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Daughters of Charity Pilgrimage to Barra, Scotland June 2015

Daughters of Charity Pilgrimage to Barra, Scotland June 2015

In 1660 St Vincent sent 2 priests, Fr Duggan and Fr White, to minister to the people of Barra, a small island in the Outer Hebrides.

The Catholic Church in Scotland in the seventeenth century was experiencing the aftermath of the Reformation and celebrating Mass was a criminal offence. The inhabitants of the island of Barra were in a process of being ‘reconciled‘  to the Roman faith, the foundations of which had been begun by Frs Hearty and Ward, two Franciscan priests.

It was into this reality that Fr Duggan and Fr White were sent. Fr Duggan’s work on the island is still remembered today in Barra and the elevated pass between two hills on the island is known as Bealach Dhughain, or Pass of Duggan.

Daughters of Charity Pilgrimage to Barra, Scotland June 2015


In June 2015, a group of Daughters of Charity from the Irish and British Provinces made a pilgrimage in the footsteps of their Vincentian brothers!

Below are some of our memories of our Pilgrimage to Barra.

For me the trip to Barra was an unforgettable experience.   Being a city ‘girl’ at heart, I found it at times quite breath-taking.   The beauty of the island, with the hills in the background.     

In the stillness and in the silence I encountered God’s presence.

As we set off from Oban on the ferry, we were reminded that we were moving towards a time of pilgrimage.   To help us focus we were given a reflection sheet identifying the word pilgrim.  Standing on the ship looking back at the land we were leaving, helped to identify a sense of distance and marvel at the wonder and beauty of nature.  

A highlight for me was the day we climbed over fairly rough ground on the hill overlooking the sea, to celebrate Mass at the Mass Rock Fr Duggan used when he said Mass for the islanders. Looking out from a great height we had a beautiful backdrop of sea and sky.    It seemed that we were truly following in the steps of those who had gone before us, those who had risked their lives to bring faith to this remote place.  It was a moving experience.   A number of parishioners from Barra accompanied us, assisting us as we struggled over the rough terrain, giving a helping hand where necessary.  It was a great privilege to have the local people with us, supporting us on the journey.   

The faith appears to be strong within the Barra Community and the Parish Church a focal point in their lives.   The Mass was mainly celebrated in Gaelic which has a beautiful tone.    Everyone does speak English, their natural language is spoken among themselves.   The Parish Priest was of great assistance to us and interested in what we were doing, in tracing our Vincentian roots.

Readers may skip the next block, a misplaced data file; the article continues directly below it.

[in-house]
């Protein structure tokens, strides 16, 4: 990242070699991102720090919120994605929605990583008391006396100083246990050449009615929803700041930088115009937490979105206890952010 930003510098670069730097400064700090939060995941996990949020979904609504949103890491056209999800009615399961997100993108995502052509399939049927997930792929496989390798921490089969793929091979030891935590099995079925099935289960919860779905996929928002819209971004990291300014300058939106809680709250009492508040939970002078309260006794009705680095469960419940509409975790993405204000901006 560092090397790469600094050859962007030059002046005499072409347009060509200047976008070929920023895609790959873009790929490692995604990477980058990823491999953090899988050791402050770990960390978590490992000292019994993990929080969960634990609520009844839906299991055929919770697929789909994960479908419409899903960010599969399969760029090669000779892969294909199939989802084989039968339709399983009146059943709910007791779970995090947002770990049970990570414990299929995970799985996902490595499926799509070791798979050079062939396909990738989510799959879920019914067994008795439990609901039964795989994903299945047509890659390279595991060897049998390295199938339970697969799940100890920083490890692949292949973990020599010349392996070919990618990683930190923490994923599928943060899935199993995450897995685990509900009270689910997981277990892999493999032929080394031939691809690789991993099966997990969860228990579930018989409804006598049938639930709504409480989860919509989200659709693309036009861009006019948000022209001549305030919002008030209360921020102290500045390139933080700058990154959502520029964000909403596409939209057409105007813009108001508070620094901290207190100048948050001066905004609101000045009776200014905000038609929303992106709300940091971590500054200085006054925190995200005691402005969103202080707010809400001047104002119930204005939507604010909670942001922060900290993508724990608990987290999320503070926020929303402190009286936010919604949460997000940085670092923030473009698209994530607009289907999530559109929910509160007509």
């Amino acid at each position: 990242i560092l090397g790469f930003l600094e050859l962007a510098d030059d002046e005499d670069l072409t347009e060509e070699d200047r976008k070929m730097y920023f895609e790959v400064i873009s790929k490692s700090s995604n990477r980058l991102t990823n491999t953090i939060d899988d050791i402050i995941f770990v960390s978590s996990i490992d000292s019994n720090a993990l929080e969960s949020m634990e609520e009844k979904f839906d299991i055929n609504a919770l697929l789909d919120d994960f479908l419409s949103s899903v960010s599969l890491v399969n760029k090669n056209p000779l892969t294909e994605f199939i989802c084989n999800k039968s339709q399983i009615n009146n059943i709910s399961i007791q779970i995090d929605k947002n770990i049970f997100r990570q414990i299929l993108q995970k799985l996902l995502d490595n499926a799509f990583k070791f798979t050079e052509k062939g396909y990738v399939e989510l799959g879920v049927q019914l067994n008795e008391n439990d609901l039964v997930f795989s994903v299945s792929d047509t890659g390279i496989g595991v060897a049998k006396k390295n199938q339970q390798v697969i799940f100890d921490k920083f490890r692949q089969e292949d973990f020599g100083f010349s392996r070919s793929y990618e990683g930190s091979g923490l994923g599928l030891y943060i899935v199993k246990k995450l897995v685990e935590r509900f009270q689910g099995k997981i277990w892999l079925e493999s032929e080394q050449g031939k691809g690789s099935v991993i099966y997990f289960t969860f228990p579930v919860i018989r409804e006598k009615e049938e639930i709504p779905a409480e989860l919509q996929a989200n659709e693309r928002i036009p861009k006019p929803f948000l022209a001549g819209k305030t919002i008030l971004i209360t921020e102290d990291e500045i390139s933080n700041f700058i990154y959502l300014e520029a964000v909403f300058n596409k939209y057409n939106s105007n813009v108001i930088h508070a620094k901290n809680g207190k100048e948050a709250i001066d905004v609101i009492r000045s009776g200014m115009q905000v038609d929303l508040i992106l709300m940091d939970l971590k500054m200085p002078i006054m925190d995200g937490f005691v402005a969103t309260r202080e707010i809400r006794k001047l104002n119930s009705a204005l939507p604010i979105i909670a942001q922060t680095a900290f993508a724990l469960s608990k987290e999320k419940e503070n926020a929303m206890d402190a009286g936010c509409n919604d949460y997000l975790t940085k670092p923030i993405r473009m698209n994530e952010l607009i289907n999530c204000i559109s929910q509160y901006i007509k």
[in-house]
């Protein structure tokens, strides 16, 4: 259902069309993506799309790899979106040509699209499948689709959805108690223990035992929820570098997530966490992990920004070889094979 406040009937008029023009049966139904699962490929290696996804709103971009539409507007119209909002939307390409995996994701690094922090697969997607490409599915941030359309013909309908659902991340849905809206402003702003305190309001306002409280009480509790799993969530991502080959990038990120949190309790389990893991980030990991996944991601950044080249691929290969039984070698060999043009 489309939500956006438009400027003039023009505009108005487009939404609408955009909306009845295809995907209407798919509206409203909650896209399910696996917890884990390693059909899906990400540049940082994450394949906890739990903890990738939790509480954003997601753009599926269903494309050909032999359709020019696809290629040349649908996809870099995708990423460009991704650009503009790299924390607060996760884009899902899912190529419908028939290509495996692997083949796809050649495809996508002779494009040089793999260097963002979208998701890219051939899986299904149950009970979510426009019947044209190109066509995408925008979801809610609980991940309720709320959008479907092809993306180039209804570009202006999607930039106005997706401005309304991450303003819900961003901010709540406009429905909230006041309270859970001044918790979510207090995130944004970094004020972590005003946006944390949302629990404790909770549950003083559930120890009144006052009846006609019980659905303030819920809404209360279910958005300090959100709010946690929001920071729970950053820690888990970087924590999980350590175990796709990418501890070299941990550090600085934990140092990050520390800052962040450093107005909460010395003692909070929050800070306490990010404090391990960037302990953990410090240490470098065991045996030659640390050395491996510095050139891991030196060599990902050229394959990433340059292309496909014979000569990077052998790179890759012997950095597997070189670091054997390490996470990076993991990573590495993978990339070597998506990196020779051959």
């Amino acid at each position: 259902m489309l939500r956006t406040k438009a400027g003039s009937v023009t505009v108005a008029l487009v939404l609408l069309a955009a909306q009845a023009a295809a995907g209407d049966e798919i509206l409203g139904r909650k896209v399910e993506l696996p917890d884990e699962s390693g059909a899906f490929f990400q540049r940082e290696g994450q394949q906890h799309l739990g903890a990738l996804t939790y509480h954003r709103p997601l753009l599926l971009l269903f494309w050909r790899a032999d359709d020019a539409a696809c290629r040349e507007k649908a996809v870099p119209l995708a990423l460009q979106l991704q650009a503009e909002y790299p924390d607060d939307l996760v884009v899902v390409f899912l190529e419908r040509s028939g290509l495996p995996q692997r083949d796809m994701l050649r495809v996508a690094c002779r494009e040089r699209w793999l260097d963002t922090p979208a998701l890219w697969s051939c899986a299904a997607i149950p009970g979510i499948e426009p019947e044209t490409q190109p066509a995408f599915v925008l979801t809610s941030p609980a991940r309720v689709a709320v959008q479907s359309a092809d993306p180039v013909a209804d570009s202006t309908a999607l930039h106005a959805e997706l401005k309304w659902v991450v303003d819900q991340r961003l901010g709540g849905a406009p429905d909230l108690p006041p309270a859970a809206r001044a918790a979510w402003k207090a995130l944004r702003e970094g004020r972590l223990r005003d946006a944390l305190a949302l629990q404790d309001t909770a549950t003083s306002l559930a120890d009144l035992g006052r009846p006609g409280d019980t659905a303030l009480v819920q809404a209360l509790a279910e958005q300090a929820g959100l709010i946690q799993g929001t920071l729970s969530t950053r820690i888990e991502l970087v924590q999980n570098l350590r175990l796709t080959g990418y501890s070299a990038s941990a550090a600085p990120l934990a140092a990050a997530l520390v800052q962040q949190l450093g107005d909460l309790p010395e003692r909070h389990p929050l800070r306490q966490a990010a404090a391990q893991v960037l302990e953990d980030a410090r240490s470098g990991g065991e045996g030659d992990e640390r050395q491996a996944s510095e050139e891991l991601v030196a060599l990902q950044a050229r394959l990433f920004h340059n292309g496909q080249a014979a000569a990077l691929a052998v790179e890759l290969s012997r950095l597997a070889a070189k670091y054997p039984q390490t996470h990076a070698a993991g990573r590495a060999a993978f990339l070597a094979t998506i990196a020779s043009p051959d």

For me this was a unique experience. It was unlike a retreat or a holiday, it was a very special way of being together with other like-minded Sisters.  It was a time to journey as one, sharing, walking, praying and eating together. The opportunity to walk in the footsteps of our Vincentian Brothers was a faith filled time and I was in awe of the courage they showed in what was then a hostile terrain.

The fact that the Vincentians, Fr Duggan and Fr White, are still so alive in the minds, hearts and faith of the Islanders today, was evident in the conversations and places of Pilgrimage.

A highlight for me was the climb to the Mass Rock and the beautiful Mass we celebrated there. The journey to the Mass Rock would not have been possible without the encouragement and the help of the local people who journeyed with us, pointing the way and helping us over the rough terrain.

I felt very energised by the whole experience, the company, the landscape, the prayer, the connection with the past, the friendliness of the people, the sheer beauty of the place. And of course the togetherness.
I was reminded of Hopkins words many mornings as I looked out to sea;

                                           'The world is charged with the grandeur of God.'

To be able to experience that beauty from my bedroom was something that will remain etched on my mind.
The whole experience was very positive, but I suppose, if I had to identify one specific blessing it would have to be the celebration of the Eucharist at the Mass Rock.                     

- the prayerful preparation  
- a beautiful Celtic liturgy for morning prayer.  
- the actual climb  
- time to reflect and help one another or accept being helped.
- the wonderful support of the local people  
- connecting us to place
- the actual Mass …..  a very precious moment
- connecting us to both grace and time. 


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